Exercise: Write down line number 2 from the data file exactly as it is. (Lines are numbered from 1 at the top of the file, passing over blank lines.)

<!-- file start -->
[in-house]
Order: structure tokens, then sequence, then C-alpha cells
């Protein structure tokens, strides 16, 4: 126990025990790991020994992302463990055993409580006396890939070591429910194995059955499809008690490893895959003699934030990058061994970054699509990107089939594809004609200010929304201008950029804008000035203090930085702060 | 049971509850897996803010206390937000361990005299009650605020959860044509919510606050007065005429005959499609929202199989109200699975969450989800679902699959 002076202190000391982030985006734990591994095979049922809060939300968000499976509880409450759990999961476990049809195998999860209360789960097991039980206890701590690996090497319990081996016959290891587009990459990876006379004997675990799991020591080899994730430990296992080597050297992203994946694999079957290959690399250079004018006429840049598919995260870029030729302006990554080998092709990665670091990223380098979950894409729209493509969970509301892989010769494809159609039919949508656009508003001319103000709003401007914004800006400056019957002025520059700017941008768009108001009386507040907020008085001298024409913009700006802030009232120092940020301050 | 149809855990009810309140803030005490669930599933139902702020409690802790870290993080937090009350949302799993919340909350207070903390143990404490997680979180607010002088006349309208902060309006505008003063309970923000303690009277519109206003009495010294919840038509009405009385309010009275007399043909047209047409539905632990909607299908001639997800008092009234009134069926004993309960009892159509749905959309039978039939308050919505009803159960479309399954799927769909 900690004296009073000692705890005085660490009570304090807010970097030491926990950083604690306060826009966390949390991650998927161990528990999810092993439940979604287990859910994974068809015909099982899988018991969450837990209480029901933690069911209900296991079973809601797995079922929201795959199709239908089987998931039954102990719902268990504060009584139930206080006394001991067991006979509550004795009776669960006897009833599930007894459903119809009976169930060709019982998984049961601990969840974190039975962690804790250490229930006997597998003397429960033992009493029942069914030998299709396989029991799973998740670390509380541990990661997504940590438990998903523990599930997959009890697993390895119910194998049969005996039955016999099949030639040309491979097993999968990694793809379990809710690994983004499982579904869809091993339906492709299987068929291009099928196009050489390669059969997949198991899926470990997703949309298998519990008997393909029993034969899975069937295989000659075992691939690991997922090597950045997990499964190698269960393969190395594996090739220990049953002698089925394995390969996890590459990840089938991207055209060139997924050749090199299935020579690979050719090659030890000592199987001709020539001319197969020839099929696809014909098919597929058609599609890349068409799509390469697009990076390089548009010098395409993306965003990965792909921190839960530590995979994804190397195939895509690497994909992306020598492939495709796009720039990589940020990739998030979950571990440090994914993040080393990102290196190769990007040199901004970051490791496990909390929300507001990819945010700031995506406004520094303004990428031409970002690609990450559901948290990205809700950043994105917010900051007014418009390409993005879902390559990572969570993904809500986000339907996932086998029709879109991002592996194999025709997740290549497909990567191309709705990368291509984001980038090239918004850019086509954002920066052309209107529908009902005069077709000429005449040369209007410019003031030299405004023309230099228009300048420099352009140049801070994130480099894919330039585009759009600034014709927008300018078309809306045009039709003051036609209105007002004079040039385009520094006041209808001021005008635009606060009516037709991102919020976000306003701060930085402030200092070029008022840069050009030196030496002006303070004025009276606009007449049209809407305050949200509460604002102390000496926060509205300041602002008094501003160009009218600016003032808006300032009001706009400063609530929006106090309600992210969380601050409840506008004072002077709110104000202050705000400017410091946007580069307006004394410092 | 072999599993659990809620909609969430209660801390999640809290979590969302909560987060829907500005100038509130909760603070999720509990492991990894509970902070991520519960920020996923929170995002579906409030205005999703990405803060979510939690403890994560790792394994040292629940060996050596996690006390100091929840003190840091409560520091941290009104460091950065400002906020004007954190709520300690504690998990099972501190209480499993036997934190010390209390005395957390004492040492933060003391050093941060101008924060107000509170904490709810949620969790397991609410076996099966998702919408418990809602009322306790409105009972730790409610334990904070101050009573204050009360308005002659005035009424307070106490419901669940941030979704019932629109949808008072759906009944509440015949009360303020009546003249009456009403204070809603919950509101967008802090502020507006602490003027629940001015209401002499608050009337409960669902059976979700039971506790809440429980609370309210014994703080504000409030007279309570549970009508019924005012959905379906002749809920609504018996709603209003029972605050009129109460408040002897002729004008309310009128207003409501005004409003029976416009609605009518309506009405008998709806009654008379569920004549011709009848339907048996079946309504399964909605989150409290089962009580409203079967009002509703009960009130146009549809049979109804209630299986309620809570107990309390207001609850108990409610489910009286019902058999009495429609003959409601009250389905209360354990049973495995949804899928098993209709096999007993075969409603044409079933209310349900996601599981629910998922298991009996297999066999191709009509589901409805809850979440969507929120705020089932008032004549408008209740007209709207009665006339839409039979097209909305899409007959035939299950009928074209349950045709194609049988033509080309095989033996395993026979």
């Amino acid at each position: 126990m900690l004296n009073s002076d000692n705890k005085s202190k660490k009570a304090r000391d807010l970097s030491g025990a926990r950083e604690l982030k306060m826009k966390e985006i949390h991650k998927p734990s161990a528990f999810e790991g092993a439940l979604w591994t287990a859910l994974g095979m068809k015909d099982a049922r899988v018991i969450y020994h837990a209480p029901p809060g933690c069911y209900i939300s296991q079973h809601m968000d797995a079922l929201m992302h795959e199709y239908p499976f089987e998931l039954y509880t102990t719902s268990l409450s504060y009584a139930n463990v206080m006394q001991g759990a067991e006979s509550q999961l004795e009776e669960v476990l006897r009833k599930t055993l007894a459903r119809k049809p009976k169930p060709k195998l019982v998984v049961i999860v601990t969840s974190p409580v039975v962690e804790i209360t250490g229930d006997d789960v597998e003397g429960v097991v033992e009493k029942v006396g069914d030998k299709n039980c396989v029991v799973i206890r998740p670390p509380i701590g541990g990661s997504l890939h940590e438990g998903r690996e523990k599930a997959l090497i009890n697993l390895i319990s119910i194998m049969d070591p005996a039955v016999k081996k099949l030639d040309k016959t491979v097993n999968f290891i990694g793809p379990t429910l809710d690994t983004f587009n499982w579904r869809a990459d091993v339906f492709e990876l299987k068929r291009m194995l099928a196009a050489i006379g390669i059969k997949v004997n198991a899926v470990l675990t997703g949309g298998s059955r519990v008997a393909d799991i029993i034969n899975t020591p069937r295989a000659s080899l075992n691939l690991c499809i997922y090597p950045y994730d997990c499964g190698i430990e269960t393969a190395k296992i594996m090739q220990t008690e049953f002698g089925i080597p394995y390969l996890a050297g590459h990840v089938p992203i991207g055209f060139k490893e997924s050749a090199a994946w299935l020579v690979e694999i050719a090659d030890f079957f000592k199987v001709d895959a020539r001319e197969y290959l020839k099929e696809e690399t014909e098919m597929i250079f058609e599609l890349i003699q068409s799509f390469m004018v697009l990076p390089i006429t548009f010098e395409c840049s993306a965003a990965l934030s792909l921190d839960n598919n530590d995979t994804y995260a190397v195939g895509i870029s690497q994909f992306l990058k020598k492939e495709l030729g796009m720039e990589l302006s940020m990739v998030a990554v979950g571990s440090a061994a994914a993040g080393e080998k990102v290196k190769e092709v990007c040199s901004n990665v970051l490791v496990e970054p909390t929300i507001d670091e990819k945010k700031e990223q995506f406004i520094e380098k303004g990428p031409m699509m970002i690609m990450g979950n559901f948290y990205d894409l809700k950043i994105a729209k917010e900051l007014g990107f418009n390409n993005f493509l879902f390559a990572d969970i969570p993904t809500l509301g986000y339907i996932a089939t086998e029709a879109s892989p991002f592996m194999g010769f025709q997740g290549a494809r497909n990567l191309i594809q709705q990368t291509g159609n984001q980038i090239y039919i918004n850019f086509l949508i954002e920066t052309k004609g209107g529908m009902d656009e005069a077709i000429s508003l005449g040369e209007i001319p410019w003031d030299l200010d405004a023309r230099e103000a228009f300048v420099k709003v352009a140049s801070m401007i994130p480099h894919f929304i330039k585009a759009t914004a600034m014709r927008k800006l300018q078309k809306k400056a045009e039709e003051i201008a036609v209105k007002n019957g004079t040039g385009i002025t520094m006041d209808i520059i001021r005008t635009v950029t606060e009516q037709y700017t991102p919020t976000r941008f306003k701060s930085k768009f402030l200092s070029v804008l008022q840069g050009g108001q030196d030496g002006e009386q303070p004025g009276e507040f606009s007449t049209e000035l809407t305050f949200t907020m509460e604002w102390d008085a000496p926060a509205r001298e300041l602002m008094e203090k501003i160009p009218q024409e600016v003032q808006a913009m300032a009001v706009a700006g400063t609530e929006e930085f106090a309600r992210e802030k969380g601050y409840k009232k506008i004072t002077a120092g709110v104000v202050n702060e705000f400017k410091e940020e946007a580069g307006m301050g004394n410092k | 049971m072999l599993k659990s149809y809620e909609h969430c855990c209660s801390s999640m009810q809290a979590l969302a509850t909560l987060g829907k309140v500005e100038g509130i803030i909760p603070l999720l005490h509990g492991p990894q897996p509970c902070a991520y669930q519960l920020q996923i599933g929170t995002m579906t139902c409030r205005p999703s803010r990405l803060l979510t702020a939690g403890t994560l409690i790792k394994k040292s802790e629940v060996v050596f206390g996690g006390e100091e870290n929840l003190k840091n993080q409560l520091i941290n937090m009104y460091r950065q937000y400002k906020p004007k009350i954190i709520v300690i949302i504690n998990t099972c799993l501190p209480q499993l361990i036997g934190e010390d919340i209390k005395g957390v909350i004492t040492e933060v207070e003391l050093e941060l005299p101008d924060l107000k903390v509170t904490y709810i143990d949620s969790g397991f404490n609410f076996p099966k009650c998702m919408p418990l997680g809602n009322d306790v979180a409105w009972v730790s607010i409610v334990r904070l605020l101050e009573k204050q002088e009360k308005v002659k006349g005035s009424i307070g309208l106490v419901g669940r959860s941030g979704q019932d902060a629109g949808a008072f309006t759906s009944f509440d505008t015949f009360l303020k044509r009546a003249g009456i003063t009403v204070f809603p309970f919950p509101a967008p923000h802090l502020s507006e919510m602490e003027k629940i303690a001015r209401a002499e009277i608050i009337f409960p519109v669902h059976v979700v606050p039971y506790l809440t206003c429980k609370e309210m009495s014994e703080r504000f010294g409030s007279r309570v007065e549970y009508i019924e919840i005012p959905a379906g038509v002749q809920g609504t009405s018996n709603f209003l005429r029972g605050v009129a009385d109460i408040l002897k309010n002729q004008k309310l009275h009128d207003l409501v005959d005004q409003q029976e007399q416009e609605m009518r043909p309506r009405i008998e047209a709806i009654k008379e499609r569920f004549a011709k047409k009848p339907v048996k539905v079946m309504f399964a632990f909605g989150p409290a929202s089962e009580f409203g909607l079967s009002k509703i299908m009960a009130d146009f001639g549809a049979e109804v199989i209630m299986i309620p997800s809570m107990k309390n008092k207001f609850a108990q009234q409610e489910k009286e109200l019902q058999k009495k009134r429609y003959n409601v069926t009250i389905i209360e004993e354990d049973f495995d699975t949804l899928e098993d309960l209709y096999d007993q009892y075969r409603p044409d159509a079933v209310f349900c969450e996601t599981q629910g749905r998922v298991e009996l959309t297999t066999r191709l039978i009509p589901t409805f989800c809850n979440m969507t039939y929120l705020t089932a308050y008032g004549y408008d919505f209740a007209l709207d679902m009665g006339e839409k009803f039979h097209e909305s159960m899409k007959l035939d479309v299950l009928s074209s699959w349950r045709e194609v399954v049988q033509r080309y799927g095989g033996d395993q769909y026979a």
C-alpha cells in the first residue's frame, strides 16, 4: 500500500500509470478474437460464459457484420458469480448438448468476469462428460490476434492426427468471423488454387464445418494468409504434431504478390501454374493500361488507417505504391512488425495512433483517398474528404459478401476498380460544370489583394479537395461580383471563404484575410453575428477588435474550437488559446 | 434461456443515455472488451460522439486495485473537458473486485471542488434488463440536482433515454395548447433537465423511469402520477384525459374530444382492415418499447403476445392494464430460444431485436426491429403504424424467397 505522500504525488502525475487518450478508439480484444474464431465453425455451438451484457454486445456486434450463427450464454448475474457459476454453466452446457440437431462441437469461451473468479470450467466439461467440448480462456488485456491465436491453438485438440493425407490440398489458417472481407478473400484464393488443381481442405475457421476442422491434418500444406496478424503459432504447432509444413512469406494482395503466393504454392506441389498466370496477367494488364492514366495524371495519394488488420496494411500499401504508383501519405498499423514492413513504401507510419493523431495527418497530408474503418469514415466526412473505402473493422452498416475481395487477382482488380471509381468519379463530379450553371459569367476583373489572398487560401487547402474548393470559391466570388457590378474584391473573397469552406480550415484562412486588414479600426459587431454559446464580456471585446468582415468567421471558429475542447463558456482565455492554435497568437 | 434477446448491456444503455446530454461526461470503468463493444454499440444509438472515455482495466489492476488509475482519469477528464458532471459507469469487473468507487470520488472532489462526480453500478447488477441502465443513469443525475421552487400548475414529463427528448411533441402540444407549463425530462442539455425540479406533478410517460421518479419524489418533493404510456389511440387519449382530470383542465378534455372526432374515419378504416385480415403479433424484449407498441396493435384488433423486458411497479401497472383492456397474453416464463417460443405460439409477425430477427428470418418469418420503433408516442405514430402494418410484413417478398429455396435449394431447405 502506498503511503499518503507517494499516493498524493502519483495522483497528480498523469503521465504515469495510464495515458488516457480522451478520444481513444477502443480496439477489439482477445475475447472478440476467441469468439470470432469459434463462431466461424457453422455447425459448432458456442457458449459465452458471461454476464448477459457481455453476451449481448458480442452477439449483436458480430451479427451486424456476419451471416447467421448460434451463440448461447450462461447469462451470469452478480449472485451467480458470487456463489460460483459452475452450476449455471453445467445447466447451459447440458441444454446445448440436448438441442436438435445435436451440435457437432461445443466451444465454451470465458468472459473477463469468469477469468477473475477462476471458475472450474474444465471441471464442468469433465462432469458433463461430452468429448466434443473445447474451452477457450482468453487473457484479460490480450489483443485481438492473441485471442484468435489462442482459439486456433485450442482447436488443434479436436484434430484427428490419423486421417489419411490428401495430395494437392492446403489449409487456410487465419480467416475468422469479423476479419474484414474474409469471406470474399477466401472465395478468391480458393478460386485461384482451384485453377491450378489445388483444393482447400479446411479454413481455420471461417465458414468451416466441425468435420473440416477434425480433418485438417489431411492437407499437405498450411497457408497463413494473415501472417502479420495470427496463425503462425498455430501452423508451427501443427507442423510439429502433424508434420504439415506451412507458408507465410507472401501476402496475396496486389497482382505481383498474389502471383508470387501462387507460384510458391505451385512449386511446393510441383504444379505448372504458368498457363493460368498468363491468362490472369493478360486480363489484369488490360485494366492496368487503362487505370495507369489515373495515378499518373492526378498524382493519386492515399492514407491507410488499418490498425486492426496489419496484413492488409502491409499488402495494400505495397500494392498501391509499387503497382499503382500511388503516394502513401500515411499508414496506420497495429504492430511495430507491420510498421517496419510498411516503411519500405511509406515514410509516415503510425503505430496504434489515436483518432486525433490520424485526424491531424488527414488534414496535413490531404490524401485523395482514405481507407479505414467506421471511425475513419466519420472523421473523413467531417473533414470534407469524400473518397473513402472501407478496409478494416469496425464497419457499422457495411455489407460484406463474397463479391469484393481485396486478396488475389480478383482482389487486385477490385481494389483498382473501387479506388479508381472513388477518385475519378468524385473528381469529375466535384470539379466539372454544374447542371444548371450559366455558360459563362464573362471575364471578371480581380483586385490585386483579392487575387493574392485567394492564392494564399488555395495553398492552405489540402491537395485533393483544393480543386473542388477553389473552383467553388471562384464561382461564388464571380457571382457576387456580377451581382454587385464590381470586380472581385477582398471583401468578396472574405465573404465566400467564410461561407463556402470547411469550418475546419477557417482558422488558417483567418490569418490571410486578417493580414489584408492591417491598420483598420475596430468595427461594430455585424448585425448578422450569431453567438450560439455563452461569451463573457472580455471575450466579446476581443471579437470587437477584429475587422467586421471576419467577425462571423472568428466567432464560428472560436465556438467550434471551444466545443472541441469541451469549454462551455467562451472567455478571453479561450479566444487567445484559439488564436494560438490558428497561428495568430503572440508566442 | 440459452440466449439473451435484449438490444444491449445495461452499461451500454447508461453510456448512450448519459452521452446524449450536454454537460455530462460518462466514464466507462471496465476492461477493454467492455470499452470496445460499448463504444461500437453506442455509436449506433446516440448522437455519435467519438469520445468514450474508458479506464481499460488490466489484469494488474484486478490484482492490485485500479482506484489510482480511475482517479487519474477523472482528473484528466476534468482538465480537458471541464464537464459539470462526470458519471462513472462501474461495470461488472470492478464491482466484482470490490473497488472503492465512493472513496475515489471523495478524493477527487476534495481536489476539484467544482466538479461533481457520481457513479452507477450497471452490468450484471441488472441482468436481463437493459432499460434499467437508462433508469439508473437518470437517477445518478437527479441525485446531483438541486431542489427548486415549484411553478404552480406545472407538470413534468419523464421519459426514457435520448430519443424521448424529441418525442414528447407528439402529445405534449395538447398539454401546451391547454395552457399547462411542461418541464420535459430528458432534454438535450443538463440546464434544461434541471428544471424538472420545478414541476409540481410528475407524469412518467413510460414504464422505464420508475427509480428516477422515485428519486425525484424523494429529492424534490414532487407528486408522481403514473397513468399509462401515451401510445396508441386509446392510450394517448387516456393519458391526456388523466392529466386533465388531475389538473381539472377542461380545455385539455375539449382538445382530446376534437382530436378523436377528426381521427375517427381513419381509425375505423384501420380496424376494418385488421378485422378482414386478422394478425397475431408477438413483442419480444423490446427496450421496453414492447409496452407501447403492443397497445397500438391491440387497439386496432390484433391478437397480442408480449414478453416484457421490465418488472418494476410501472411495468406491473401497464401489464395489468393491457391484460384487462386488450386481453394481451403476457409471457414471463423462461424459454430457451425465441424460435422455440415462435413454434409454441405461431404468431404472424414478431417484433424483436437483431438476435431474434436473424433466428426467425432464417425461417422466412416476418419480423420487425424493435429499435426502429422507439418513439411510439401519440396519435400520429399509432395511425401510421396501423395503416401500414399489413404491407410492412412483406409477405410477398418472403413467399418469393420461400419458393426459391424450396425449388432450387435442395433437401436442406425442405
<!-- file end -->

Order: structure tokens, then sequence, then C-alpha cells